Here's How Stanley Tucci Seasons His Roasted Peppers

A comforting presence on the big screen, Golden Globe winner Stanley Tucci has spent decades bringing fan-favorite characters to life. In the kitchen, Tucci has also brought simple recipes to life. Leaning into his Italian roots, Tucci prefers to indulge in the foods that filled his childhood, which include pasta and lots of olive oil. The author of two cookbooks and a food-centered memoir, "Taste: My Life Through Food," Tucci has long been sharing his love for Italian cuisine (via The Guardian).

Tucci's cookbooks are not the only way the actor shares his love of cooking, and his mesmerizing Instagram videos of him cooking pasta and whipping up delicious cocktails have become a saucy phenomenon of their own. According to Parade, during the lockdown of 2020, Tucci's wife, literary agent, and Emily Blunt's sister, Felicity Blunt, asked him for a cocktail which Tucci obliged in his trademark calming style. His assistant posted the video on Tucci's Instagram and the rest is history. Tucci and Blunt have been indulging his followers with delicious recipes ever since.

Tucci's love for olive oil and 'fatty sausage'

In his most recent upload, Stanley Tucci posted an Instagram video in front of his backyard grill and showed his fans how he roasts his bell peppers. He began off camera by blackening his red bell peppers on the grill until the skins are charred. After the peppers cool, he peels off the burnt skin and puts the peppers in a jar with olive oil, garlic, and salt. In a two-for-one tutorial, he also explains on camera how he roasts long sweet peppers. He heats sliced peppers on the stove in a cast iron skillet with onions. Once sauteed, Tucci will add a nice fatty sausage to the pepper and onion mix. Tucci also likes to use seasoned ground pork to make sausage rolls, a nod to his wife's childhood, perĀ YourHomeStyle.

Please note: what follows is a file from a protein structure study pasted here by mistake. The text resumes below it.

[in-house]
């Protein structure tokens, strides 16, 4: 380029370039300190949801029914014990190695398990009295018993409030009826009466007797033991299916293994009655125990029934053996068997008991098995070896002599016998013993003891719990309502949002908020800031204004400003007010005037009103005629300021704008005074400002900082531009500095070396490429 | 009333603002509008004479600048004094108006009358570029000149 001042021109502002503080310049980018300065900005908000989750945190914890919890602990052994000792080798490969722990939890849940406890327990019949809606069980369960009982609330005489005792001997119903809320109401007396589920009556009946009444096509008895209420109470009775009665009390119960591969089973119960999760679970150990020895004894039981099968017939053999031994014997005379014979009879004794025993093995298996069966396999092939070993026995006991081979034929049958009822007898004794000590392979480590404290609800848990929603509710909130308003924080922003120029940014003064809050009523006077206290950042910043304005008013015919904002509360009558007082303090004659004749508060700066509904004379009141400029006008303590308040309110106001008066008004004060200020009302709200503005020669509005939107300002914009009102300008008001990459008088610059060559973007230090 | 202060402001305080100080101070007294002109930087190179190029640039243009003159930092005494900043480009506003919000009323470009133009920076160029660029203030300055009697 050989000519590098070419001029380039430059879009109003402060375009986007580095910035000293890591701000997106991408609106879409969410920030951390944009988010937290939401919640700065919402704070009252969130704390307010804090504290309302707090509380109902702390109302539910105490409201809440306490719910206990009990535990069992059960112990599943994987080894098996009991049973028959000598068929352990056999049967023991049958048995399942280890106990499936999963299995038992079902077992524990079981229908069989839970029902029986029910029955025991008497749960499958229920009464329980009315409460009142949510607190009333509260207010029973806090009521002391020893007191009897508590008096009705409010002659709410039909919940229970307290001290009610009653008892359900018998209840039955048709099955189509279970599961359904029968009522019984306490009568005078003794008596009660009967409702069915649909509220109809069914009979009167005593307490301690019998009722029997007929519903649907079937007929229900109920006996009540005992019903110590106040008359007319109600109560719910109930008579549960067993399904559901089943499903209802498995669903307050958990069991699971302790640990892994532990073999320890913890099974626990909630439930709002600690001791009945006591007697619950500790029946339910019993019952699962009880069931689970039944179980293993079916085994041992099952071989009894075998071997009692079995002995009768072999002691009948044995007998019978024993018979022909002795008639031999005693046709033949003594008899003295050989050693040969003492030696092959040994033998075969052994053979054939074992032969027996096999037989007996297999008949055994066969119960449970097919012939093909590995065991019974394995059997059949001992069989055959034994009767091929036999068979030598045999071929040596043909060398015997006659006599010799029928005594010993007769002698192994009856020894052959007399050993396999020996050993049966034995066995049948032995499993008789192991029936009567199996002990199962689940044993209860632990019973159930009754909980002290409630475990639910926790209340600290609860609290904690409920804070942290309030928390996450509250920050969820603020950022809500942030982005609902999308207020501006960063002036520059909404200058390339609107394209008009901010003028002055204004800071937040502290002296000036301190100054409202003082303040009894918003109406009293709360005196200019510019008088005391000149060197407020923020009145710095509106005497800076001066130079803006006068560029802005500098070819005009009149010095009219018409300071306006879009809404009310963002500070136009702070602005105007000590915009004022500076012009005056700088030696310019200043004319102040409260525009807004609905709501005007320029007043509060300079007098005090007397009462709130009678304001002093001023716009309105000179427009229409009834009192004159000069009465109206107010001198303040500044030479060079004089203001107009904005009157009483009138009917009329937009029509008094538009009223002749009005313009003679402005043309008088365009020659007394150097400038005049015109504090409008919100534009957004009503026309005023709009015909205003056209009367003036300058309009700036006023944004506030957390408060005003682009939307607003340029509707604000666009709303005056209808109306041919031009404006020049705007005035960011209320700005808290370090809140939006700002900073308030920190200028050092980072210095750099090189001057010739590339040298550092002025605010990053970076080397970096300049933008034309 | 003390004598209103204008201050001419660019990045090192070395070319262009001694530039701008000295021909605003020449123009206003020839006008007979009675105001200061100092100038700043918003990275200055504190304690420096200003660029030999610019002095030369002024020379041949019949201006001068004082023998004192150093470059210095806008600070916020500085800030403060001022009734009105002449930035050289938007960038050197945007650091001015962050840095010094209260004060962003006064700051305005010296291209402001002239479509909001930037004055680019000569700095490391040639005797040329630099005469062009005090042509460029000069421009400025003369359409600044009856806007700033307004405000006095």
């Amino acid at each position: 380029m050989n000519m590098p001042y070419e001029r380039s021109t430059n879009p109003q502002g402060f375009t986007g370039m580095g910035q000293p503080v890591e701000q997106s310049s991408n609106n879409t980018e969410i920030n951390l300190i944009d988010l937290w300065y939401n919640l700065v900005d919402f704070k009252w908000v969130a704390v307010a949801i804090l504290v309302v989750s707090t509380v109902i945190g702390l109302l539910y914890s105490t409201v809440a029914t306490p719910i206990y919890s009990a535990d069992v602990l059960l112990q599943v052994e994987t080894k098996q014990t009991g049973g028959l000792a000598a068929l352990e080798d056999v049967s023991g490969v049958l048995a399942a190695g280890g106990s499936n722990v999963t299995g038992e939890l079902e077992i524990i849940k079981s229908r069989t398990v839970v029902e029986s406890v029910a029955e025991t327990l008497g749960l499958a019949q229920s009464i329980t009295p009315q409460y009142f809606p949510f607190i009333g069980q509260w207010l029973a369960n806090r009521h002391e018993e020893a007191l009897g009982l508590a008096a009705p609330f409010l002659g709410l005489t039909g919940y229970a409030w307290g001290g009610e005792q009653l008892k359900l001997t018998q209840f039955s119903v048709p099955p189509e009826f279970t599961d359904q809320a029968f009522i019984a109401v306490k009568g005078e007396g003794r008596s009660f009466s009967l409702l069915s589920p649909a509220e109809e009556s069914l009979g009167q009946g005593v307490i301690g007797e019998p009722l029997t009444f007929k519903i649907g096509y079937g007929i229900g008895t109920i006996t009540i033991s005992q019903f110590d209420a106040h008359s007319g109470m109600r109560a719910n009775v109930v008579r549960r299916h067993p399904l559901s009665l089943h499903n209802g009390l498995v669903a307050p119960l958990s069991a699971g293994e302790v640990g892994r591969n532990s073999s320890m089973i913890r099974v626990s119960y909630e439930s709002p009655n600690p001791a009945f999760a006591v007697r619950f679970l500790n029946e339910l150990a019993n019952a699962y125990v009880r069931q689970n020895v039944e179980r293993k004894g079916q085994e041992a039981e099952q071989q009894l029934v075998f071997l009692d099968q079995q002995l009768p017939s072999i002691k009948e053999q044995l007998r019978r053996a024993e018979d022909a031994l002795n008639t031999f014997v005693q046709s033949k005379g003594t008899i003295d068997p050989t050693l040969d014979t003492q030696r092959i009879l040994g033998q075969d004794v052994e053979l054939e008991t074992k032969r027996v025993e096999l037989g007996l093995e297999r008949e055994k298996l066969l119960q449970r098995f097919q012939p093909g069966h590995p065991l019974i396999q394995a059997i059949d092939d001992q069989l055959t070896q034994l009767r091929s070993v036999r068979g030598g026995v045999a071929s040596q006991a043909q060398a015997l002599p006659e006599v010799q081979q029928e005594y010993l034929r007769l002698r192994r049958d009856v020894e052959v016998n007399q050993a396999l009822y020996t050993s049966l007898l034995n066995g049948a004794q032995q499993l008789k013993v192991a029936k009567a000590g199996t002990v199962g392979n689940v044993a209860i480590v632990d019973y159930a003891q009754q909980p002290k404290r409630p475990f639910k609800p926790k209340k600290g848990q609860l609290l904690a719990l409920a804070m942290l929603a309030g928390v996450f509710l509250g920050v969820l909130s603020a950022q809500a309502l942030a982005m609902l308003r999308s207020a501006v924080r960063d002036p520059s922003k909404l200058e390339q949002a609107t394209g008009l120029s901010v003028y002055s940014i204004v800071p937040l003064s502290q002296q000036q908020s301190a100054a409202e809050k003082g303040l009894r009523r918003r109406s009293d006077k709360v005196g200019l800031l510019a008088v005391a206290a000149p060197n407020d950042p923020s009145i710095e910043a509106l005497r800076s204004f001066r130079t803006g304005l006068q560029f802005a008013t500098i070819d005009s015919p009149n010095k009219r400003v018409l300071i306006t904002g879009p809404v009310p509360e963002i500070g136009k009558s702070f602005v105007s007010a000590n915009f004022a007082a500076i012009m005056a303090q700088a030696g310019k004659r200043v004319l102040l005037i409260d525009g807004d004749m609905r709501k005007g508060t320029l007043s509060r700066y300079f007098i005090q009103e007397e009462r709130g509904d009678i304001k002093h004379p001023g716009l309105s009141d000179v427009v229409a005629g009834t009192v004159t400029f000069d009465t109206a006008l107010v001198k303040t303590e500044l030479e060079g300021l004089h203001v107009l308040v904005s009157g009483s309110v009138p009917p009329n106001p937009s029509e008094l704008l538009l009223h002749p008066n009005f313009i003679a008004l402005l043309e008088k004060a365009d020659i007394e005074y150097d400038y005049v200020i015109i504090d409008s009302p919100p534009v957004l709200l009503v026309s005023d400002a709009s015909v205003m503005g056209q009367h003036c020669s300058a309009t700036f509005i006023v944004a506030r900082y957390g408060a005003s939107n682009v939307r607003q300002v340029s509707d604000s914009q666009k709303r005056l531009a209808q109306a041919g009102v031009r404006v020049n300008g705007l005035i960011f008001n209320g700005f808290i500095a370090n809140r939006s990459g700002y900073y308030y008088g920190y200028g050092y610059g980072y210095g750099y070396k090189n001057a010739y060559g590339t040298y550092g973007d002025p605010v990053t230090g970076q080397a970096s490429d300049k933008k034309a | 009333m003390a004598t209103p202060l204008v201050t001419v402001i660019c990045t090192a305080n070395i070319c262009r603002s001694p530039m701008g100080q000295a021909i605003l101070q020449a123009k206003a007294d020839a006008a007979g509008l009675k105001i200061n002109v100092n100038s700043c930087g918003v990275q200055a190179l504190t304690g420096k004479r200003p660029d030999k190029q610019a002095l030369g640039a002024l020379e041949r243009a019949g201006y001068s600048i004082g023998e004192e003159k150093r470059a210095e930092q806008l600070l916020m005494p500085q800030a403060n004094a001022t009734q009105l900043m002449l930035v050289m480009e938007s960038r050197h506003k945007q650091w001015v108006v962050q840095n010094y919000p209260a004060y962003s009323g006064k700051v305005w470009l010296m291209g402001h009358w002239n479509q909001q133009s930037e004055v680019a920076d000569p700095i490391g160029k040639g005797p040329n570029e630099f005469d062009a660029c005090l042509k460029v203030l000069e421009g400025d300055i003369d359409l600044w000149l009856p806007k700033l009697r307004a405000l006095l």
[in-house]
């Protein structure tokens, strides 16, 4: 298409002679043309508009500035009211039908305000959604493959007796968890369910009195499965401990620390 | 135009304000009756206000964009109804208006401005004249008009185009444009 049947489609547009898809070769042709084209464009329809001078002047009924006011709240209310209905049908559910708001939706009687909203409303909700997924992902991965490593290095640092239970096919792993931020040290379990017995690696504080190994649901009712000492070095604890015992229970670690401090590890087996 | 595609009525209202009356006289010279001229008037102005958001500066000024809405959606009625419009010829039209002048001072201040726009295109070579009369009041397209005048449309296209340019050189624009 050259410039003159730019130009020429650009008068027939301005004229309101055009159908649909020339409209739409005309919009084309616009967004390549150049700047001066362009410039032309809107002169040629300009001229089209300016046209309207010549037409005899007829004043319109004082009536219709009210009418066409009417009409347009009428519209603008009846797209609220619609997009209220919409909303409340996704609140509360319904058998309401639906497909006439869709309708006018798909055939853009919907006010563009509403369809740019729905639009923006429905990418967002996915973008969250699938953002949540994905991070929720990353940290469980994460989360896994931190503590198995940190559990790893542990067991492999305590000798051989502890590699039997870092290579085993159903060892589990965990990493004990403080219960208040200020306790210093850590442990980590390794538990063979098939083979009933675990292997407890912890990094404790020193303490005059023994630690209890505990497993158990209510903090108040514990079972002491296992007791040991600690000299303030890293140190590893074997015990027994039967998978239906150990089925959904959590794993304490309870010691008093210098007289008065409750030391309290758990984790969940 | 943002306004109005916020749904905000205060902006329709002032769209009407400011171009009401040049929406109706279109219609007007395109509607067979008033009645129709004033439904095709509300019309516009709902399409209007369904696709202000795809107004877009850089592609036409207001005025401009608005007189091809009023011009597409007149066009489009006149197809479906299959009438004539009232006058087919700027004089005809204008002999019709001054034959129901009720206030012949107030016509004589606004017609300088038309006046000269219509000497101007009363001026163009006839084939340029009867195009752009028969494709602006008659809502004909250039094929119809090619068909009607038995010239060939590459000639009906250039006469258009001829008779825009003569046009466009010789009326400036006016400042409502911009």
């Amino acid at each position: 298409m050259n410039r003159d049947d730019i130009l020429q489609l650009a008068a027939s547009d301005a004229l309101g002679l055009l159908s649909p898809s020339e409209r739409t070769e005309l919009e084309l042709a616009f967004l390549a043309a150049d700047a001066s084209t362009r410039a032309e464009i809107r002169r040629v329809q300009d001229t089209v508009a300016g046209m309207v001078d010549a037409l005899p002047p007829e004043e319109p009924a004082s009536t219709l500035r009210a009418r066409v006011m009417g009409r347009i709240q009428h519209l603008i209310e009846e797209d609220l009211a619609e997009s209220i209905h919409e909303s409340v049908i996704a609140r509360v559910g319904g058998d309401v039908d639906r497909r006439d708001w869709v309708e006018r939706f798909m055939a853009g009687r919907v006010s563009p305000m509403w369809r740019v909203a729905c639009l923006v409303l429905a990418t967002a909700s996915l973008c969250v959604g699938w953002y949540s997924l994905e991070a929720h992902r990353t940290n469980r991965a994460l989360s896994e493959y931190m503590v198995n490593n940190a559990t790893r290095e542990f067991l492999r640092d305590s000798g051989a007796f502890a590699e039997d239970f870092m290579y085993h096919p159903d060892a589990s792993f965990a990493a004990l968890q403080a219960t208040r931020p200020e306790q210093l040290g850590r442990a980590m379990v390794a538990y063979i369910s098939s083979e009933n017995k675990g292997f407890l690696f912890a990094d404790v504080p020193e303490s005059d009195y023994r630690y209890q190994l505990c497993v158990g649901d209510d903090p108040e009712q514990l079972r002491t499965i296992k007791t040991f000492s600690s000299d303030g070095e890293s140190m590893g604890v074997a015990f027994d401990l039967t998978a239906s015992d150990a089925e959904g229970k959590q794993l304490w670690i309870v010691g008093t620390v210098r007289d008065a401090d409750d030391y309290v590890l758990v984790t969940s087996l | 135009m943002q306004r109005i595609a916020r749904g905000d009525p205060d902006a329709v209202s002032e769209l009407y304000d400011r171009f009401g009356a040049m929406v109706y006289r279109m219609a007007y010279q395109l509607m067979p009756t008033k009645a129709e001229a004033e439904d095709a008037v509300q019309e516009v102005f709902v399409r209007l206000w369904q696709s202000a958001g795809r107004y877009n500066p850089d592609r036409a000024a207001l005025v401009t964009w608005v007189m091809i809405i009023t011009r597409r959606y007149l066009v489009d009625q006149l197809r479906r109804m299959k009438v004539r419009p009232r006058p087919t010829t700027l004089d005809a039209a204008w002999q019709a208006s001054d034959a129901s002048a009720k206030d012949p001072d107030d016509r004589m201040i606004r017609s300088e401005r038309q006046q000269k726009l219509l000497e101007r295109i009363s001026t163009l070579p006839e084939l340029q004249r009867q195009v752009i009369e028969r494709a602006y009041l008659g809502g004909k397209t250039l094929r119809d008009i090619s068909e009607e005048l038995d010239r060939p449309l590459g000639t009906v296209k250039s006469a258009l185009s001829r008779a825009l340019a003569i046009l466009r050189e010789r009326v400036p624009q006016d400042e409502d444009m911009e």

A food from his childhood, and one of the foods Stanley Tucci can't live without, good quality olive oil is an easy way to elevate the flavors of otherwise simple ingredients like bell peppers. Sometimes simplicity is best when it comes to food, and Tucci's problem with Italian-American cooking is in the non-embracement of pure flavors.